Some 90 per cent of respondents to London Play’s recent adventure playground survey said they intended to maintain communications with their users; and more than half planned to deliver some services remotely. Numerous examples of their ability to adapt and respond to the needs of the communities that they serve have come to light in recent days:

* Loughborough Community Centre at Max Roach is delivering free lunch and exchangeable play resources to children’s doors, three days a week during the Easter holidays.

* Haringey’s Somerford Grove Adventure Playground is working with the Felix Project to collect surplus food donations each Thursday for distributing to the local community.

* Hackney Play Association is inviting children to share their ideas for play during lockdown; as well as drawings or paintings of the view from their window to include in an online gallery called ‘My View’. Send photos to ideas@hackneyplay.org or complete the survey here.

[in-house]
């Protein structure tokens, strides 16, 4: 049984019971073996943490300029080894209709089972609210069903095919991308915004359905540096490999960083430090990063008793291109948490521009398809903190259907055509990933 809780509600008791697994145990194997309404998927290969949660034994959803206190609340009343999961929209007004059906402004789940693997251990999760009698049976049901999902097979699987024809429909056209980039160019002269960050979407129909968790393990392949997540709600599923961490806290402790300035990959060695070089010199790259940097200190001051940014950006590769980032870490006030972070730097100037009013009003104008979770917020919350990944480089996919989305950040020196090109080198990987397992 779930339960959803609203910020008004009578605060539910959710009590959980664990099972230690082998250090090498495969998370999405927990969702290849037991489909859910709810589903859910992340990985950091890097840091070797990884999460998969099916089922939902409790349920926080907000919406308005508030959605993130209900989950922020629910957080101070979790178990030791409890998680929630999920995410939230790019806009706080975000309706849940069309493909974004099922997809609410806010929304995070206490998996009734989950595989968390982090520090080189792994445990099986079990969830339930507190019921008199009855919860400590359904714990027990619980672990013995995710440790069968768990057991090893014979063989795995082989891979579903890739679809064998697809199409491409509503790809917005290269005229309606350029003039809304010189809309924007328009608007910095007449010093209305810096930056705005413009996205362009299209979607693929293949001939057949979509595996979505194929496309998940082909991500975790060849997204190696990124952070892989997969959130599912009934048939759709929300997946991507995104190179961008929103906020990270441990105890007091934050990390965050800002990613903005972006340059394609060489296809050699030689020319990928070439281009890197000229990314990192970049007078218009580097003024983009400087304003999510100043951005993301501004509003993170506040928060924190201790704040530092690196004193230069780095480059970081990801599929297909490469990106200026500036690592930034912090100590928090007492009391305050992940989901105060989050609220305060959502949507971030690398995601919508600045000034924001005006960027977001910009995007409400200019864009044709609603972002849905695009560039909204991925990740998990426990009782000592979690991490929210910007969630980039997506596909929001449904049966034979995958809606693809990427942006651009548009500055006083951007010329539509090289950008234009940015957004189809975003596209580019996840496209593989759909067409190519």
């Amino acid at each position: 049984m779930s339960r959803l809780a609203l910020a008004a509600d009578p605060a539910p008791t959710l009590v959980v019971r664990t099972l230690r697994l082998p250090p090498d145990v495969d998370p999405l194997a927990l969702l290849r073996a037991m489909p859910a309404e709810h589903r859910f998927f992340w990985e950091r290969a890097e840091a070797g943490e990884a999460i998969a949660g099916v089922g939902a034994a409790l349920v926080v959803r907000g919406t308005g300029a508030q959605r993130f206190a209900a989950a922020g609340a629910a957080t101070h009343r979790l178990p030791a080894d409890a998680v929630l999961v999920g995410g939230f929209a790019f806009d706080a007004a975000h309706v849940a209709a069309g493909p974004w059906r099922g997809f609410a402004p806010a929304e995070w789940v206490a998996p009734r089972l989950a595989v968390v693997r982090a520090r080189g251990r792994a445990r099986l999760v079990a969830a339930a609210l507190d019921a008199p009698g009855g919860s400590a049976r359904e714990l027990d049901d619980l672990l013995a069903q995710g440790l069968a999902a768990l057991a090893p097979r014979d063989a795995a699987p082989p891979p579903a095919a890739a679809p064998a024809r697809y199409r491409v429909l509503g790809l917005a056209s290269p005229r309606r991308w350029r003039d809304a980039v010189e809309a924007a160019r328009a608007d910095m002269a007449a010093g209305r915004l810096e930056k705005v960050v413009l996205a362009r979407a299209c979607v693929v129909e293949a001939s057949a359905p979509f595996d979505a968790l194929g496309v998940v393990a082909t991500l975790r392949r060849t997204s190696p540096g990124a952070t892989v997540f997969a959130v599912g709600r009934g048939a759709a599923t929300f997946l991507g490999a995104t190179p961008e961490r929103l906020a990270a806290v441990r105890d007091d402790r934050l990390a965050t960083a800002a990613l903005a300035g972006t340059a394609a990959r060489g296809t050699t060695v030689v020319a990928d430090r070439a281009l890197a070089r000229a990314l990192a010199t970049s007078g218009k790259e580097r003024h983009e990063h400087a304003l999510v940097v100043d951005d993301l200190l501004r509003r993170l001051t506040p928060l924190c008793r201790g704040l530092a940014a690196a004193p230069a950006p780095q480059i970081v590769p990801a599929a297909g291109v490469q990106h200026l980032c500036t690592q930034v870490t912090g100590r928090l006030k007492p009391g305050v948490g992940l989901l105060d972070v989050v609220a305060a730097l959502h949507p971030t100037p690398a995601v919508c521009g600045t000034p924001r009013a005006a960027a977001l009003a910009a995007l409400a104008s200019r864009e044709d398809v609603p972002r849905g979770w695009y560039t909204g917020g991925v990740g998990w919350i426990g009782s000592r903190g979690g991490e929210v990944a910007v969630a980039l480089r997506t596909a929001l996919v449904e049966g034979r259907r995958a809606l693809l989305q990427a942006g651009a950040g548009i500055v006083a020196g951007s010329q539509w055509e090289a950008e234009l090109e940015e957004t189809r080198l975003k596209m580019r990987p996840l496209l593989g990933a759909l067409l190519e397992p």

* Lambeth’s Triangle Adventure Playground has launched an online PlayZone and YouTube channel to run a programme of activities for its children. Staff said: “Jon and Gabriel and Eldith and Jake and Laura and Darragh and Rob miss all of you so we want to see the Triangle kids having fun wherever you are.”

Financial concerns

Financial worries are unsurprisingly a key concern for adventure playground organisations which already operate under severe budget constraints. Many are unsure about whether some funding will continue in light of their inability to deliver against agreed targets. And although the jobs of most permanent staff appear to be relatively safe at this stage, around half of adventure playgrounds responding to the survey also said that they may have to consider laying off sessional workers. Unsurprisingly they are also ready to act to mitigate the financial impact, with around 80 per cent of survey respondents hoping to use the closure time to write funding bids.

Despite these very real concerns, the resilience and creativity of the staff at London’s unique adventure playgrounds is what stands out. London Play is committed to doing what we can to help and will be looking at how best to do this, along with publishing tips and guidance, in the coming days and weeks. If you work at an adventure playground, please do get in touch with any suggestions or questions or anything you want to share.